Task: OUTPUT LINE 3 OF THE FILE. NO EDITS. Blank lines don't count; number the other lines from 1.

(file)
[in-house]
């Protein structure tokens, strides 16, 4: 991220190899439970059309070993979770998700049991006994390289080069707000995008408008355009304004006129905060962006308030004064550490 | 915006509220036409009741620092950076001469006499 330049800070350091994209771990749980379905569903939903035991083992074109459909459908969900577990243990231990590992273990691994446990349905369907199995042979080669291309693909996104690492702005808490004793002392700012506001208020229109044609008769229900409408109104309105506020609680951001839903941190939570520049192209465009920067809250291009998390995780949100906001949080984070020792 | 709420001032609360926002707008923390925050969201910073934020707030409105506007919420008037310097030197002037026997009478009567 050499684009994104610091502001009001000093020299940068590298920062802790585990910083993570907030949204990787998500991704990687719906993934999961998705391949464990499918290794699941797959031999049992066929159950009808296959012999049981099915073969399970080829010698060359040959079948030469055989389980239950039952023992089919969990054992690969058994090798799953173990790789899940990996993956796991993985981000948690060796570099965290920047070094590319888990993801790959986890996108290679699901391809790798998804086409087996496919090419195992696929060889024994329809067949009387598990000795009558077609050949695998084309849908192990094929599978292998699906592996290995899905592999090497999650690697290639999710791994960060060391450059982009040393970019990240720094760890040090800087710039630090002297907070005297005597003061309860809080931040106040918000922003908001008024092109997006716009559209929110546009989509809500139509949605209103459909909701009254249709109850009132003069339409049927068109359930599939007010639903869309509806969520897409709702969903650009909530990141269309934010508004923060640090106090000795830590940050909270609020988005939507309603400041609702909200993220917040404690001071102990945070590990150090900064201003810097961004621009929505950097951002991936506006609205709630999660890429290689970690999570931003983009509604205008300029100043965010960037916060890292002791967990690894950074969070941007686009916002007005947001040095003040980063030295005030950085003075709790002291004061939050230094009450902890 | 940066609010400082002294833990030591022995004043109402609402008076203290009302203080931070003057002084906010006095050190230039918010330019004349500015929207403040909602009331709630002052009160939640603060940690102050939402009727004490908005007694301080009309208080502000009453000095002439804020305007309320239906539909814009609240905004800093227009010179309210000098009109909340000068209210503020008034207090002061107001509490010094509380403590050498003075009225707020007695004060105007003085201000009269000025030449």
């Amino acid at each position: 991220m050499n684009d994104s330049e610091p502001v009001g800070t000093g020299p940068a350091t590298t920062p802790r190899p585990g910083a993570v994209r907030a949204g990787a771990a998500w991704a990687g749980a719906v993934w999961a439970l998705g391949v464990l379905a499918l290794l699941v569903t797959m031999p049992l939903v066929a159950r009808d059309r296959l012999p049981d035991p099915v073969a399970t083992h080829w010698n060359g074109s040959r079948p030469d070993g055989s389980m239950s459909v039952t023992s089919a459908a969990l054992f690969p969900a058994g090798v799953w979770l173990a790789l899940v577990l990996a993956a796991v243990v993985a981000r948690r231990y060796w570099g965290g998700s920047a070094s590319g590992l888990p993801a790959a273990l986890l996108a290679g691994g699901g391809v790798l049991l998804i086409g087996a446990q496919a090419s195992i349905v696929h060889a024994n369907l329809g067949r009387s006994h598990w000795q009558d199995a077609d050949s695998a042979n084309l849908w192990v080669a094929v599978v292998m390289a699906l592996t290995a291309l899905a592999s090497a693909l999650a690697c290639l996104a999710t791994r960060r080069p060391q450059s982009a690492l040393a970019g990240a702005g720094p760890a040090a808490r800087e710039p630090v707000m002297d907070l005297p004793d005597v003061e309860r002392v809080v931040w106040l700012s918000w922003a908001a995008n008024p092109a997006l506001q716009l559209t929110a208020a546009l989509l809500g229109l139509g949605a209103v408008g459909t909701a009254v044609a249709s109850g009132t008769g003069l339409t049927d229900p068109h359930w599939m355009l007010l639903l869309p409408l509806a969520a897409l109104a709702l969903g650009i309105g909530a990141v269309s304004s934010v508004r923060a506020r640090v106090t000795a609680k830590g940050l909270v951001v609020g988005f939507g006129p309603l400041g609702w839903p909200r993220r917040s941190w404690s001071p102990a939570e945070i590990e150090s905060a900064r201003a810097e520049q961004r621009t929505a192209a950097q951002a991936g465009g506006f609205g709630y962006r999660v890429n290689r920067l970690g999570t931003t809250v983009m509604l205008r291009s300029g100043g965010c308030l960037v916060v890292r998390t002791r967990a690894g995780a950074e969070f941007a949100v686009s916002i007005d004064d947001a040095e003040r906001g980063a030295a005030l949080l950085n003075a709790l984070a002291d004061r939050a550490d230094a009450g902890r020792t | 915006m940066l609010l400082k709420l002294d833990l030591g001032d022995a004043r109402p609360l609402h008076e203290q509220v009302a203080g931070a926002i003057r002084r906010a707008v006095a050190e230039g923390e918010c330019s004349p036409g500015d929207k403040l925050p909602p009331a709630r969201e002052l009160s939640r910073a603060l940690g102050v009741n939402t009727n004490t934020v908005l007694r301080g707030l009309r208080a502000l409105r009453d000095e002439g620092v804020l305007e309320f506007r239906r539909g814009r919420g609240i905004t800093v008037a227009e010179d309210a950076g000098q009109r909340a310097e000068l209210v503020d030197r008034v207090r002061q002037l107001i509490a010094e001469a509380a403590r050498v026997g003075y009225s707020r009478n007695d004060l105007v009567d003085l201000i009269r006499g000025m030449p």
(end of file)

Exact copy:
């Amino acid at each position: 991220m050499n684009d994104s330049e610091p502001v009001g800070t000093g020299p940068a350091t590298t920062p802790r190899p585990g910083a993570v994209r907030a949204g990787a771990a998500w991704a990687g749980a719906v993934w999961a439970l998705g391949v464990l379905a499918l290794l699941v569903t797959m031999p049992l939903v066929a159950r009808d059309r296959l012999p049981d035991p099915v073969a399970t083992h080829w010698n060359g074109s040959r079948p030469d070993g055989s389980m239950s459909v039952t023992s089919a459908a969990l054992f690969p969900a058994g090798v799953w979770l173990a790789l899940v577990l990996a993956a796991v243990v993985a981000r948690r231990y060796w570099g965290g998700s920047a070094s590319g590992l888990p993801a790959a273990l986890l996108a290679g691994g699901g391809v790798l049991l998804i086409g087996a446990q496919a090419s195992i349905v696929h060889a024994n369907l329809g067949r009387s006994h598990w000795q009558d199995a077609d050949s695998a042979n084309l849908w192990v080669a094929v599978v292998m390289a699906l592996t290995a291309l899905a592999s090497a693909l999650a690697c290639l996104a999710t791994r960060r080069p060391q450059s982009a690492l040393a970019g990240a702005g720094p760890a040090a808490r800087e710039p630090v707000m002297d907070l005297p004793d005597v003061e309860r002392v809080v931040w106040l700012s918000w922003a908001a995008n008024p092109a997006l506001q716009l559209t929110a208020a546009l989509l809500g229109l139509g949605a209103v408008g459909t909701a009254v044609a249709s109850g009132t008769g003069l339409t049927d229900p068109h359930w599939m355009l007010l639903l869309p409408l509806a969520a897409l109104a709702l969903g650009i309105g909530a990141v269309s304004s934010v508004r923060a506020r640090v106090t000795a609680k830590g940050l909270v951001v609020g988005f939507g006129p309603l400041g609702w839903p909200r993220r917040s941190w404690s001071p102990a939570e945070i590990e150090s905060a900064r201003a810097e520049q961004r621009t929505a192209a950097q951002a991936g465009g506006f609205g709630y962006r999660v890429n290689r920067l970690g999570t931003t809250v983009m509604l205008r291009s300029g100043g965010c308030l960037v916060v890292r998390t002791r967990a690894g995780a950074e969070f941007a949100v686009s916002i007005d004064d947001a040095e003040r906001g980063a030295a005030l949080l950085n003075a709790l984070a002291d004061r939050a550490d230094a009450g902890r020792t | 915006m940066l609010l400082k709420l002294d833990l030591g001032d022995a004043r109402p609360l609402h008076e203290q509220v009302a203080g931070a926002i003057r002084r906010a707008v006095a050190e230039g923390e918010c330019s004349p036409g500015d929207k403040l925050p909602p009331a709630r969201e002052l009160s939640r910073a603060l940690g102050v009741n939402t009727n004490t934020v908005l007694r301080g707030l009309r208080a502000l409105r009453d000095e002439g620092v804020l305007e309320f506007r239906r539909g814009r919420g609240i905004t800093v008037a227009e010179d309210a950076g000098q009109r909340a310097e000068l209210v503020d030197r008034v207090r002061q002037l107001i509490a010094e001469a509380a403590r050498v026997g003075y009225s707020r009478n007695d004060l105007v009567d003085l201000i009269r006499g000025m030449p």